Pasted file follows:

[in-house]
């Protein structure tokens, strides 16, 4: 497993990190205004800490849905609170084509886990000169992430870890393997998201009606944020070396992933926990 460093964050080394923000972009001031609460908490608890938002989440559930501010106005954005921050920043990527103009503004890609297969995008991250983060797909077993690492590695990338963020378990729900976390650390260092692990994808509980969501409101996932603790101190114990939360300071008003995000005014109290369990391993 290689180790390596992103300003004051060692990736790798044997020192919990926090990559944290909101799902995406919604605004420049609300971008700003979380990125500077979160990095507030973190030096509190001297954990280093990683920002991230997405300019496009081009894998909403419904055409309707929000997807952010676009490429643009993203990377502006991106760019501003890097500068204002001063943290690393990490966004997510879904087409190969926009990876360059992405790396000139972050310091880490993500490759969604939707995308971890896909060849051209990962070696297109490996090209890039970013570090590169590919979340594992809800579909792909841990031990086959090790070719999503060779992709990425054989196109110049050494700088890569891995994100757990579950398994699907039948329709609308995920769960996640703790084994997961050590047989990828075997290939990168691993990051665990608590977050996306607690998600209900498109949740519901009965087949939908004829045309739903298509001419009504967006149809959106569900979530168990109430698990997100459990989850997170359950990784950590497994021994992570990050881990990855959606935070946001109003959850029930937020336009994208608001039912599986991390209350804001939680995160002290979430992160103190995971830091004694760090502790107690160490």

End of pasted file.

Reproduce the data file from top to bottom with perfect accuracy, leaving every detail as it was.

[in-house]
């Protein structure tokens, strides 16, 4: 497993990190205004800490849905609170084509886990000169992430870890393997998201009606944020070396992933926990 460093964050080394923000972009001031609460908490608890938002989440559930501010106005954005921050920043990527103009503004890609297969995008991250983060797909077993690492590695990338963020378990729900976390650390260092692990994808509980969501409101996932603790101190114990939360300071008003995000005014109290369990391993 290689180790390596992103300003004051060692990736790798044997020192919990926090990559944290909101799902995406919604605004420049609300971008700003979380990125500077979160990095507030973190030096509190001297954990280093990683920002991230997405300019496009081009894998909403419904055409309707929000997807952010676009490429643009993203990377502006991106760019501003890097500068204002001063943290690393990490966004997510879904087409190969926009990876360059992405790396000139972050310091880490993500490759969604939707995308971890896909060849051209990962070696297109490996090209890039970013570090590169590919979340594992809800579909792909841990031990086959090790070719999503060779992709990425054989196109110049050494700088890569891995994100757990579950398994699907039948329709609308995920769960996640703790084994997961050590047989990828075997290939990168691993990051665990608590977050996306607690998600209900498109949740519901009965087949939908004829045309739903298509001419009504967006149809959106569900979530168990109430698990997100459990989850997170359950990784950590497994021994992570990050881990990855959606935070946001109003959850029930937020336009994208608001039912599986991390209350804001939680995160002290979430992160103190995971830091004694760090502790107690160490």